Okay. So I confess that I haven’t been the most tech savvy Realtor so far. My career in real estate started back in 1990 (the olden days) when there weren’t any cellular phone, and fax machines (if you had one) used thermal paper. Does anybody remember that? And how thermal paper faded over time? Not great for keeping records of contracts and supporting documents. I am now taking this very first proactive step of writing a blog with the goal of reaching out to more people via the WWW. Sounds like fun eh? I ask that you please bear with me as I learn and grow on your time. Maybe we can grow together.
Although I have always had some interest in real estate thanks to my auntie Sharon, it was never my intention to end up as a Realtor. After graduation from Cal Berkeley in International Political Economies, I had my sights set on being a top paid executive of an international company such as P & G or General Electric. Traveling to and fro – jet setting. Instead I ended up meeting Adrian while in Hawaii (yeah), and this changed my master plan forever. Love does that to you, you know? My Canadian sweetie drew me up to the Pacific Northwest in 1989, and I have been here ever since and never regretted it.
Since there was no demand for a top paid executive in Blaine (without any experience I must add), I began to explore the idea of what the heck else I could do with my education, sales and marketing experience. How about sell real estate! I set about getting the education for my license in Lynnwood where I happened to be in the class with the future managing broker for Resort Properties of Resort Semiahmoo Bob Nott. Yes, you can put two and two together to figure that I began at Semiahmoo at the same time as Broker Bob. He had loads of experience and I did not. Which brings me to my first blog subject of whether agent experience is the most important thing when seeking a real estate professional to work with. After all, buying and/or selling real estate is one of the most important transactions you will ever engage in.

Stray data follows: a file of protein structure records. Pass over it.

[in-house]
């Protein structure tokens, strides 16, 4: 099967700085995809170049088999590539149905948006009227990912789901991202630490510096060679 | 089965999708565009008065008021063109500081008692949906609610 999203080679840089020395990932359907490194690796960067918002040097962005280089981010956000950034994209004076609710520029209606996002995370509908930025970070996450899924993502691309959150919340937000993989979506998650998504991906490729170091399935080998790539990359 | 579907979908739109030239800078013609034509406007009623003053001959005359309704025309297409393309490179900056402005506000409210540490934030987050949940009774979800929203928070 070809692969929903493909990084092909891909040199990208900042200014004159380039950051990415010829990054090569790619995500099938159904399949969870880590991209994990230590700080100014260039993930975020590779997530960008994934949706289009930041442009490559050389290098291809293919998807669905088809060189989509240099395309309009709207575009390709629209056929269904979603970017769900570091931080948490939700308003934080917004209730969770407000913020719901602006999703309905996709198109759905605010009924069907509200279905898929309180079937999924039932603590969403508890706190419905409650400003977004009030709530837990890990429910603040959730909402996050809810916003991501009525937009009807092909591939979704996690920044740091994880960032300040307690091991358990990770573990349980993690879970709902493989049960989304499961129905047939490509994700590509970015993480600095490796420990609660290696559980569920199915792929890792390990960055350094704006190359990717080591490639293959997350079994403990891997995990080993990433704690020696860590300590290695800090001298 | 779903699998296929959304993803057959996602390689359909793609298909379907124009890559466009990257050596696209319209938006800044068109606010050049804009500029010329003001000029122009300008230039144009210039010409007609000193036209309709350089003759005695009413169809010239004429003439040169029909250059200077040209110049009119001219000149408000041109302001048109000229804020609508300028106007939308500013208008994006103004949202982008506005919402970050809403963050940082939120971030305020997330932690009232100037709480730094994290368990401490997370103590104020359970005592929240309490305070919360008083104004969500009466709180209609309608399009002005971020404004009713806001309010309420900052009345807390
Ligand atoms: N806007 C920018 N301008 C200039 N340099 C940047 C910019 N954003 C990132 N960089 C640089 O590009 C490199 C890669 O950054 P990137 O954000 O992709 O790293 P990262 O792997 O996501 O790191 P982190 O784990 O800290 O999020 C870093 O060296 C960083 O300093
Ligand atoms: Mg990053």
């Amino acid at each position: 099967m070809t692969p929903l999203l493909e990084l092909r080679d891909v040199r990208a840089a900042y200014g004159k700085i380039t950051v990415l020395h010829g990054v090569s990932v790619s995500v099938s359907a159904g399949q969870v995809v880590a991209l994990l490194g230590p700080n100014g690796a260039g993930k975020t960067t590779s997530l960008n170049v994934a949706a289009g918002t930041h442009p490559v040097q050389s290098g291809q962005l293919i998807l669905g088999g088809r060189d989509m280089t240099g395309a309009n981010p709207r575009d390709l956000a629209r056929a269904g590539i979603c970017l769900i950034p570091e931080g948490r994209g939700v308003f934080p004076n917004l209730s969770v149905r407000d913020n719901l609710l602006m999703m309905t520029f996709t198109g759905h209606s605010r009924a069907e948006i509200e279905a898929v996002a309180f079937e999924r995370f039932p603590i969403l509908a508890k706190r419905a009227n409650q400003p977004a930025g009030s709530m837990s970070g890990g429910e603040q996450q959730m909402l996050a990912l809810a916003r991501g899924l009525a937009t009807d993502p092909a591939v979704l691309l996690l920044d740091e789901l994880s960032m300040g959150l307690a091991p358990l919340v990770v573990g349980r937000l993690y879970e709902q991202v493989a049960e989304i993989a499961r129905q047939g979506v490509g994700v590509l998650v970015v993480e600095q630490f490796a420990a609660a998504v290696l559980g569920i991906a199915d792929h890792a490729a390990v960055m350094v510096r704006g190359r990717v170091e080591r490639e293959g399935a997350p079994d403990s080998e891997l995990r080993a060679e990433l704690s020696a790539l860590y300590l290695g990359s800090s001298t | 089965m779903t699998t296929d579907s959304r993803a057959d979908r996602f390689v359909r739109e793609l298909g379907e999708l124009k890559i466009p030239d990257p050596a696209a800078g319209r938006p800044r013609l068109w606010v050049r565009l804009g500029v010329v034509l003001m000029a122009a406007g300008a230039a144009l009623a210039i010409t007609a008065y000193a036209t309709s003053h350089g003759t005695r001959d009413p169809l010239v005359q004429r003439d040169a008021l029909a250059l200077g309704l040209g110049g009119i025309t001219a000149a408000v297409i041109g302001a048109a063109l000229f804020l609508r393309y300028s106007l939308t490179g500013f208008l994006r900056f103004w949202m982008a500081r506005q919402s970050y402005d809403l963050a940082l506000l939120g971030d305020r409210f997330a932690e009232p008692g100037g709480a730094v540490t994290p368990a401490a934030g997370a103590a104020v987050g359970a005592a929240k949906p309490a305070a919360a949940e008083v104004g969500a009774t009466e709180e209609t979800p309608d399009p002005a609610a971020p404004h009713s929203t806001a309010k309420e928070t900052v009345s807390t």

Experience is a good thing – a very good thing. But experience on it’s own does not make for a better real estate agent. Experience must be met with passion, determination and people skills. Fortunately for real estate agents, there are many places to seek council regarding rules, regulations, etiquette and ethics. And the internet creates an immediate source of information that wasn’t available in years past. Then there is always the age old practice of “boots on the ground” – going to the source for information in person.
Consider it a great use of your time to do some research on the real estate agents that you are thinking of hiring before you do. Again, the web is a terrific place to start. But don’t just stop there. Interview the agents to see if there is chemistry. Also, call on past clients to see if they would use that agent again and recommend them to you. This little bit of foot work can save you many sleepless nights and much anxiety. In the end, you need someone that you can confide and trust in during this journey. What do you think is most important? I’d like to hear from you.
Let’s make it happen – Leslie